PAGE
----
Skip navigation
 

Please use this identifier to cite or link to this item: http://hdl.handle.net/123456789/17215
Title: Prevalence of Pathogenic Bacteria and Parasite from Stool sample and Antimicrobial Susceptibility test for identified bacteria Among Food handlers at Ledeta Sub City Addis Ababa Ethiopia, 2017
???metadata.dc.contributor.*???: Kassu Desta (MLT, MSC, PhD fellow, Assistance professor)
Teshome Negussie
Keywords: Intestinal parasites, Bacteria, Antimicrobial, Food handler.
Issue Date: Oct-2017
Publisher: AAU 2017
Abstract: Background: The spread of food borne diseases via food handlers is a common and persistent problem worldwide. Food handlers with poor personal hygiene could be potential source of infections of many intestinal helminthes, protozoa and enteropathogenic bacteria. Antimicrobial resistance occurs when bacteria, parasites, viruses and fungi become resistant to antimicrobial drugs that are used for treating the infections they cause. Objective: To assess the magnitude of common bacteria and parasite from stool sample and their antimicrobial susceptibility test for isolated bacteria among food handlers of selected hotels and restaurants at Ledeta sub city Addis Ababa, Ethiopia. Methods: A cross sectional study was conducted to isolate pathogenic bacteria and parasite among food handlers of Ledeta sub city hotels and restaurants from February to April 2017. A structured questionnaire was used to collect socio-demographic data & predisposing factors. Stool samples collected from 422 food handlers were put in Cary-Blair transport media, and then cultured on BAP, MacConkey, SMac, XLD, and TCBS. Isolated organisms further identified by biochemical test and drug susceptibility tests were done using CLIS recommendation. Stool specimens were also examined microscopically for the presence of eggs, cysts and trophozoites of intestinal parasites. All components of data were entered using EPI-INFO 3.5.1 and analyzed using SPSS version 20 computer software. Results: The majority of study participants were females 319 (75.5%). About 42 (10%) of food handlers were found to be positive for different intestinal parasites. with the most abundant parasite were Ascaries lumbricoides 6 (1.4 %) and hook worm 1(0.2%). Among cestodes, Taenia species 5 (1.2 %) were observed while none of the trematodes was seen. There was a total of 30 (7.1%) cases of protozoan infections harbored of which Giardia lamblia and Entameba histolytica accounted 3.6 % (15) for each. Stool cultures revealed bacteria was isolated from 20 food handlers; giving a bacterial isolation rate of 4.7%.Among bacterial isolate only Salmonella typhi (3.1%) and Shigella flexneri (1.7%) were isolated of these, 12 were Salmonella typhi and 5 were Shigella flexneri were isolated from female. No Sorbitol non fermented E. coli and Vibrio cholera were isolated from stool sample of food handlers. Out of 13 isolated Salmonella typhi 11 of them were sensitive to Ciprofloxacin ,6 of them were sensitive to Co-trimoxazole but 9 of them or 69% of isolated Salmonella typhi were resistant to Ampicillin.From all isolated Shigella flexinery, 85.7 % were sensitive to Co-trimoxazole and 71.4% of them were sensitive to Ciprofloxacilline. But 57.14% intermediate to Ampicillin,14.3% resistant to both Ciprofloxacin and Co-trimoxazole. Conclusions: The present study revealed a high prevalence of intestinal parasite and bacteria in asymptomatic (apparently health) food handlers. Such infected food handlers can contaminate food, drinks and could serve as source of infection to consumers via food chain. Poor Personal hygiene characters during the work after touching dirty materials and different body parts before preparing food items, untrimmed fingernail, and unhygienic condition of working environment are main source of risk factors and play a role for transmission of food born infections. Regular screening of food handlers and educating them should be promoted.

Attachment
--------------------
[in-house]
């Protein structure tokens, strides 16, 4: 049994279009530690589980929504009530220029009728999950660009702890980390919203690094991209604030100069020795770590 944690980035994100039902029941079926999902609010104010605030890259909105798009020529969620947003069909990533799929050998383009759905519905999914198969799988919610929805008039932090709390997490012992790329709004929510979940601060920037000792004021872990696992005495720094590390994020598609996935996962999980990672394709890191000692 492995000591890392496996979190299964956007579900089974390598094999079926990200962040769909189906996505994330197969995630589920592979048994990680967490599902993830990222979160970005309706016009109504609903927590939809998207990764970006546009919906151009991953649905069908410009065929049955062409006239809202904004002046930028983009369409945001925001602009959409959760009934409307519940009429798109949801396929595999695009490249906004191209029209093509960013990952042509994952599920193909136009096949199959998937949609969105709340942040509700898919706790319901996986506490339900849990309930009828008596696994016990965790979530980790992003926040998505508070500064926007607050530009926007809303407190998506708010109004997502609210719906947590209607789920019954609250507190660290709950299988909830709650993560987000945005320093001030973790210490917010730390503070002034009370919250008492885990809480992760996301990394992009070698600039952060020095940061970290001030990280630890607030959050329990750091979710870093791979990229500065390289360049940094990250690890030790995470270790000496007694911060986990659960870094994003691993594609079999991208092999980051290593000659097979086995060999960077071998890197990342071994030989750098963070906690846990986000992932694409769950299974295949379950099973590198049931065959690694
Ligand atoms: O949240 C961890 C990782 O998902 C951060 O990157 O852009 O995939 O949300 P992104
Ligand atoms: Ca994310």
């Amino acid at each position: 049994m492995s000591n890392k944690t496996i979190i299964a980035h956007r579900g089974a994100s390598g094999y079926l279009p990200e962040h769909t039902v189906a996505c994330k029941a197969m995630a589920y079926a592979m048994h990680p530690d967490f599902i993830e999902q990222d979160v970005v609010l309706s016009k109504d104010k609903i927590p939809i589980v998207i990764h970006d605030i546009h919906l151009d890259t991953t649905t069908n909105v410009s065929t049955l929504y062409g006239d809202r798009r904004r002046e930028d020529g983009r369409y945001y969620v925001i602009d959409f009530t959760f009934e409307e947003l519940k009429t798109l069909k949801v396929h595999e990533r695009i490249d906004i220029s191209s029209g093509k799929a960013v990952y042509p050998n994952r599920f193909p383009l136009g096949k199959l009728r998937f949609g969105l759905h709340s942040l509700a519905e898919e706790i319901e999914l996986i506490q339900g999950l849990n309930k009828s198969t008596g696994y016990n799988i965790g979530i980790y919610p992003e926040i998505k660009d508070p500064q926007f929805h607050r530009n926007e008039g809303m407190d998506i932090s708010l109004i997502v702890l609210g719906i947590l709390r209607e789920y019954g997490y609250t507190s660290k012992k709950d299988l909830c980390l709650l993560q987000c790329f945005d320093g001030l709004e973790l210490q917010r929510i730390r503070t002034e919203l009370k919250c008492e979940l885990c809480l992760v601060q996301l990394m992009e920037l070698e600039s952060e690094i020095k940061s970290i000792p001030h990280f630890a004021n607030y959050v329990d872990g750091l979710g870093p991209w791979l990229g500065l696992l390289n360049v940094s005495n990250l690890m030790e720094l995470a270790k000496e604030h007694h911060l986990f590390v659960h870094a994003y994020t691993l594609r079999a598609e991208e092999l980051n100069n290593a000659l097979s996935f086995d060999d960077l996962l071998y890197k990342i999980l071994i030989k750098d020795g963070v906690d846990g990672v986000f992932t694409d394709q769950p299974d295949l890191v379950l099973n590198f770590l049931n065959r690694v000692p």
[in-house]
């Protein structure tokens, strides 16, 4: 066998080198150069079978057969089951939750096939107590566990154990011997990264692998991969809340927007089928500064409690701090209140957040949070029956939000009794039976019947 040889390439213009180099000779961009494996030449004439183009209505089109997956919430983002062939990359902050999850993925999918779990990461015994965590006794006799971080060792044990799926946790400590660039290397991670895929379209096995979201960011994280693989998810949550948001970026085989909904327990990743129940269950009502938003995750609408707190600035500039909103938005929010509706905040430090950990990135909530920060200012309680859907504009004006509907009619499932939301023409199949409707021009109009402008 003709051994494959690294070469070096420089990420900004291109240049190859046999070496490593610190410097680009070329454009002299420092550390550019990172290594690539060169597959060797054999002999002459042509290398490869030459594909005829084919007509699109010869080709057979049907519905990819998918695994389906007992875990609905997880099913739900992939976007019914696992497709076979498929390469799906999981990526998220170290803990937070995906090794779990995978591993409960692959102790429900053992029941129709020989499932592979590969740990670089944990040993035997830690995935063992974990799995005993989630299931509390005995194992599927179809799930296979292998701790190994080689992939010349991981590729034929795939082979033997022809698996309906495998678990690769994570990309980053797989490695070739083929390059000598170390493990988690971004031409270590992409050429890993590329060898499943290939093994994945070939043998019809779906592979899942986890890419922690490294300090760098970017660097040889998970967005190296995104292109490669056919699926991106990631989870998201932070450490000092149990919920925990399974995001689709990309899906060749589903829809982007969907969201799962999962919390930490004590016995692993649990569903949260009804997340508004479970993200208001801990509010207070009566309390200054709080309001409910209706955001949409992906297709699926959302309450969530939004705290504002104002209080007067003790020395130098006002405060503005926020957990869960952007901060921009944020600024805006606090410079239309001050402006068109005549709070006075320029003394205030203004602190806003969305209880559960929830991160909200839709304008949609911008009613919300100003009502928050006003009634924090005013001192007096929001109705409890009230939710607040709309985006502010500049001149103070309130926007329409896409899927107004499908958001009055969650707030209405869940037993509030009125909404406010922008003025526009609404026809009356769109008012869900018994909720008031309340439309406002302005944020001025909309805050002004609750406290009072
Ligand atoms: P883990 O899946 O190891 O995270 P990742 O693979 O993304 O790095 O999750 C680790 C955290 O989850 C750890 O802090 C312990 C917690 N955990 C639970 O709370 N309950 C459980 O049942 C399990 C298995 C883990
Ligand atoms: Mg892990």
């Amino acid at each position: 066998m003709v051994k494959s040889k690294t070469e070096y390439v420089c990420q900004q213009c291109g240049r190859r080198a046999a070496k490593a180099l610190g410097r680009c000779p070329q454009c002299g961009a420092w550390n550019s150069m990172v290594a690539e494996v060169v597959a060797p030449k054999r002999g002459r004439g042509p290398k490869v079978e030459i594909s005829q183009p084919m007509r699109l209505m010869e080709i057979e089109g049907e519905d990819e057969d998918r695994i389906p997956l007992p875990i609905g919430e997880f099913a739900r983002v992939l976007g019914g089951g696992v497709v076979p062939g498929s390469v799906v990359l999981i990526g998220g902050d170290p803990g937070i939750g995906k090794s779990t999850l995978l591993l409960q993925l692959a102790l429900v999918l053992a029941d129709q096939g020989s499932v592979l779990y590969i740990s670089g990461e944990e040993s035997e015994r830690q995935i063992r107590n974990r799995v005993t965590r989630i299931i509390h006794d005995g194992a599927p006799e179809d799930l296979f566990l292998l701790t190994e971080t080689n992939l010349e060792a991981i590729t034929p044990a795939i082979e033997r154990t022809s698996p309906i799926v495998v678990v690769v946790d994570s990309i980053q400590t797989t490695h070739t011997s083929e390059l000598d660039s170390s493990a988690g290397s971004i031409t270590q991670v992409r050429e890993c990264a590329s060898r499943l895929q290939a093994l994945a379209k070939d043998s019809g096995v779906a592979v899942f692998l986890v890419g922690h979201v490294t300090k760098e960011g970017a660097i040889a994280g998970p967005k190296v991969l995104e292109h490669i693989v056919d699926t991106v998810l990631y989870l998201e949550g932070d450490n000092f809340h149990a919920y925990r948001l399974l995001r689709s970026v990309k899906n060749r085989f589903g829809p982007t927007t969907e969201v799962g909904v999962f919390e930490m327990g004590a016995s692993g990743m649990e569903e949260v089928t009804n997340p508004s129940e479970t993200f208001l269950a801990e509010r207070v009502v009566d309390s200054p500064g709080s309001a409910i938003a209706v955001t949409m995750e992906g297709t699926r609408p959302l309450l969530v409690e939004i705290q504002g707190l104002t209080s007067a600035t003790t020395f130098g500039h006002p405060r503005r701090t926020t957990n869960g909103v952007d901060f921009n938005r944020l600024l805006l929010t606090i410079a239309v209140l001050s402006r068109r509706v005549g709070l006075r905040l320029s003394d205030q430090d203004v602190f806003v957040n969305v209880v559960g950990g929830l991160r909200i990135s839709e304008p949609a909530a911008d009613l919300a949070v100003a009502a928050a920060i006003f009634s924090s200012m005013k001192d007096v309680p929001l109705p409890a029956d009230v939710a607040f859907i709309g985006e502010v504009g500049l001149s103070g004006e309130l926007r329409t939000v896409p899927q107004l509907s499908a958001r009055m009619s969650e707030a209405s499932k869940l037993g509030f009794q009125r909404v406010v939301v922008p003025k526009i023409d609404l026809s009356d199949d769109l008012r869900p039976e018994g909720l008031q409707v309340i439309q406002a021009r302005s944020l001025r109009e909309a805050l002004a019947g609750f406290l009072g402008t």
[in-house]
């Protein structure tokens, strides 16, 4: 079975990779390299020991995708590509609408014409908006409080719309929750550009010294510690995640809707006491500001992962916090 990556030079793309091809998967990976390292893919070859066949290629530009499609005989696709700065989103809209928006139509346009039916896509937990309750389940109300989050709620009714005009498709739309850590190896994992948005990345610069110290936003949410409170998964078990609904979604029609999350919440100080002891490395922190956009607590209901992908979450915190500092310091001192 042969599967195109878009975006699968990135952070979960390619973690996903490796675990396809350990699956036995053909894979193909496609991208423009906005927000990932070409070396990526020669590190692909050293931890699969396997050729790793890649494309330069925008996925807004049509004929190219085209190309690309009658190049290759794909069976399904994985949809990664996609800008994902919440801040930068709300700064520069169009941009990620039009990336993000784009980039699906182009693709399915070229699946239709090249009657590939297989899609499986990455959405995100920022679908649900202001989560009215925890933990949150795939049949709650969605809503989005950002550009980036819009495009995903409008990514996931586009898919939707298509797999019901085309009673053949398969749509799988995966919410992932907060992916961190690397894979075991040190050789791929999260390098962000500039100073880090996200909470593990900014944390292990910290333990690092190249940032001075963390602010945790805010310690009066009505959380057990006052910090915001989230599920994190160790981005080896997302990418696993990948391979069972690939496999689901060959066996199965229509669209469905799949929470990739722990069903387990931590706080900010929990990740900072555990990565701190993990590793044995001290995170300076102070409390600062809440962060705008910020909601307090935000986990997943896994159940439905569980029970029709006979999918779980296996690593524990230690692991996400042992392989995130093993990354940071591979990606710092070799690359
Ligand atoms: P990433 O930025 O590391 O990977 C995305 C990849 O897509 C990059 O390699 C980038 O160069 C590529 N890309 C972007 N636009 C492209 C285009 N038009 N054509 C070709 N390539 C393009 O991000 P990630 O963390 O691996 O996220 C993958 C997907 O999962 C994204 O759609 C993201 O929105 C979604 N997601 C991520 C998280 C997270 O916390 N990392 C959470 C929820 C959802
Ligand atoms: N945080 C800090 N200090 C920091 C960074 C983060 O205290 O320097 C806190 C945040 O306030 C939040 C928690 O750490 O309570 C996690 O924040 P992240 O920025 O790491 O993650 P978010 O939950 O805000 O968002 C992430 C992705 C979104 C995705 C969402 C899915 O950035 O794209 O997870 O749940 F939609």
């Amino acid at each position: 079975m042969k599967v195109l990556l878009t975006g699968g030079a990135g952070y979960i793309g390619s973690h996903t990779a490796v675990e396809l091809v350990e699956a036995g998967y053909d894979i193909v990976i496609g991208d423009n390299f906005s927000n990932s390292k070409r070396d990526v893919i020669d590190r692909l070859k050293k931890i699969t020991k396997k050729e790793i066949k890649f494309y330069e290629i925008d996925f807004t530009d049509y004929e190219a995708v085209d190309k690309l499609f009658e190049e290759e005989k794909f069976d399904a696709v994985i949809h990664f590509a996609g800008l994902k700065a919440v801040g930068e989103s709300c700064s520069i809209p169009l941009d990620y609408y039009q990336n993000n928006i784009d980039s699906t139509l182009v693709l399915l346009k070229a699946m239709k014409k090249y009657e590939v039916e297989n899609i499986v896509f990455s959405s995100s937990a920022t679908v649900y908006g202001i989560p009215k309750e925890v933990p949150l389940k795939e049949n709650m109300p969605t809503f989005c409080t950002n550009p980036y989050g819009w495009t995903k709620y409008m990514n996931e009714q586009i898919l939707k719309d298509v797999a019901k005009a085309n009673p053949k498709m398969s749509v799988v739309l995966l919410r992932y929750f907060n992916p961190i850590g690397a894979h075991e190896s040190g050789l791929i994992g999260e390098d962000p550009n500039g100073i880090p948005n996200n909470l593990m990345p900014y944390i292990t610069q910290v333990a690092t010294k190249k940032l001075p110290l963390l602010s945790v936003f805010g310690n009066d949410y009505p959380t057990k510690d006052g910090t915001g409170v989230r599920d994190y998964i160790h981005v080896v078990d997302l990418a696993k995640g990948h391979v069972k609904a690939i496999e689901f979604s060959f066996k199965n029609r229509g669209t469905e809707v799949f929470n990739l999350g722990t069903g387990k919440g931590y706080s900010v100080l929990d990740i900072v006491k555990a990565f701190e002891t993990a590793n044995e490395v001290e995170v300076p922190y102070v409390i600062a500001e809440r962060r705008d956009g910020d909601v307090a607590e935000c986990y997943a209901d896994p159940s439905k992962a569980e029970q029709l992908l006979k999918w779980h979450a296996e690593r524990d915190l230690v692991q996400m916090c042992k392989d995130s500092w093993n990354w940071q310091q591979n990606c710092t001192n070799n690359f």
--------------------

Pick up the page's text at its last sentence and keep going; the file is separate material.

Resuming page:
Description: A thesis to be submitted to Addis Ababa university school of allied Health science, department of medical laboratory science, for the Partial fulfillment of msc degree in clinical laboratory science, Diagnostic and public health microbiology specialty track.
URI: http://hdl.handle.net/123456789/17215
Appears in Collections:Thesis - Medical Laboratory

Files in This Item:
File Description SizeFormat 
TESHOME NEGUSSIE.pdfMEDICAL LABORATORY SCIENCE1.72 MBAdobe PDFView/Open
Show full item record


Items in DSpace are protected by copyright, with all rights reserved, unless otherwise indicated.